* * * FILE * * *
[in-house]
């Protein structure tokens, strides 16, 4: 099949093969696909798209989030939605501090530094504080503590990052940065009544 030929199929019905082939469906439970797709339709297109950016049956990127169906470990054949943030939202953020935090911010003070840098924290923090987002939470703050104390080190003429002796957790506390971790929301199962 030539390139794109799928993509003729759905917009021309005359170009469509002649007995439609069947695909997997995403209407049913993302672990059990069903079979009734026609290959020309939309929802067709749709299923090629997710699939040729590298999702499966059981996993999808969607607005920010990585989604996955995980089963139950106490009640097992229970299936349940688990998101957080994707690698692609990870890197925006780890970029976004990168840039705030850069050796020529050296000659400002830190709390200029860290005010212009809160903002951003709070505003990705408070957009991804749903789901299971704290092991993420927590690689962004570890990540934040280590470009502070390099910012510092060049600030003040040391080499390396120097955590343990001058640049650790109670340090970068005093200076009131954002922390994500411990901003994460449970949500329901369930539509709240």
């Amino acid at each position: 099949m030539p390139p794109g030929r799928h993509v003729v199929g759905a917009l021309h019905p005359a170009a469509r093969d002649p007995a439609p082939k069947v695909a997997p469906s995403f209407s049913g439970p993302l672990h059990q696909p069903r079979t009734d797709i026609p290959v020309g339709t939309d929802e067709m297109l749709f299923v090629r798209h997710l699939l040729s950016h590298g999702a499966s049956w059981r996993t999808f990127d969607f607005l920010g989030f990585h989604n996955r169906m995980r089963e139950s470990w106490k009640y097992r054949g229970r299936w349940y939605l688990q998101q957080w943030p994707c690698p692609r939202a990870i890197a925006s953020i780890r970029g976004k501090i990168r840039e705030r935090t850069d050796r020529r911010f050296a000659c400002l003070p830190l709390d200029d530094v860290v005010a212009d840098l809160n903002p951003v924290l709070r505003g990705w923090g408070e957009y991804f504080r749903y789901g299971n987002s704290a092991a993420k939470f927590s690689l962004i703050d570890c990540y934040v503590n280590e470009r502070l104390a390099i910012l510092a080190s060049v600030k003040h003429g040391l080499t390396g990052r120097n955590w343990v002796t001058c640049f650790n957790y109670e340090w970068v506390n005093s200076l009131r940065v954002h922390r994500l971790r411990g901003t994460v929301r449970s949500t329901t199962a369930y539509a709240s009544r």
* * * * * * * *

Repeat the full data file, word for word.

[in-house]
């Protein structure tokens, strides 16, 4: 099949093969696909798209989030939605501090530094504080503590990052940065009544 030929199929019905082939469906439970797709339709297109950016049956990127169906470990054949943030939202953020935090911010003070840098924290923090987002939470703050104390080190003429002796957790506390971790929301199962 030539390139794109799928993509003729759905917009021309005359170009469509002649007995439609069947695909997997995403209407049913993302672990059990069903079979009734026609290959020309939309929802067709749709299923090629997710699939040729590298999702499966059981996993999808969607607005920010990585989604996955995980089963139950106490009640097992229970299936349940688990998101957080994707690698692609990870890197925006780890970029976004990168840039705030850069050796020529050296000659400002830190709390200029860290005010212009809160903002951003709070505003990705408070957009991804749903789901299971704290092991993420927590690689962004570890990540934040280590470009502070390099910012510092060049600030003040040391080499390396120097955590343990001058640049650790109670340090970068005093200076009131954002922390994500411990901003994460449970949500329901369930539509709240």
């Amino acid at each position: 099949m030539p390139p794109g030929r799928h993509v003729v199929g759905a917009l021309h019905p005359a170009a469509r093969d002649p007995a439609p082939k069947v695909a997997p469906s995403f209407s049913g439970p993302l672990h059990q696909p069903r079979t009734d797709i026609p290959v020309g339709t939309d929802e067709m297109l749709f299923v090629r798209h997710l699939l040729s950016h590298g999702a499966s049956w059981r996993t999808f990127d969607f607005l920010g989030f990585h989604n996955r169906m995980r089963e139950s470990w106490k009640y097992r054949g229970r299936w349940y939605l688990q998101q957080w943030p994707c690698p692609r939202a990870i890197a925006s953020i780890r970029g976004k501090i990168r840039e705030r935090t850069d050796r020529r911010f050296a000659c400002l003070p830190l709390d200029d530094v860290v005010a212009d840098l809160n903002p951003v924290l709070r505003g990705w923090g408070e957009y991804f504080r749903y789901g299971n987002s704290a092991a993420k939470f927590s690689l962004i703050d570890c990540y934040v503590n280590e470009r502070l104390a390099i910012l510092a080190s060049v600030k003040h003429g040391l080499t390396g990052r120097n955590w343990v002796t001058c640049f650790n957790y109670e340090w970068v506390n005093s200076l009131r940065v954002h922390r994500l971790r411990g901003t994460v929301r449970s949500t329901t199962a369930y539509a709240s009544r």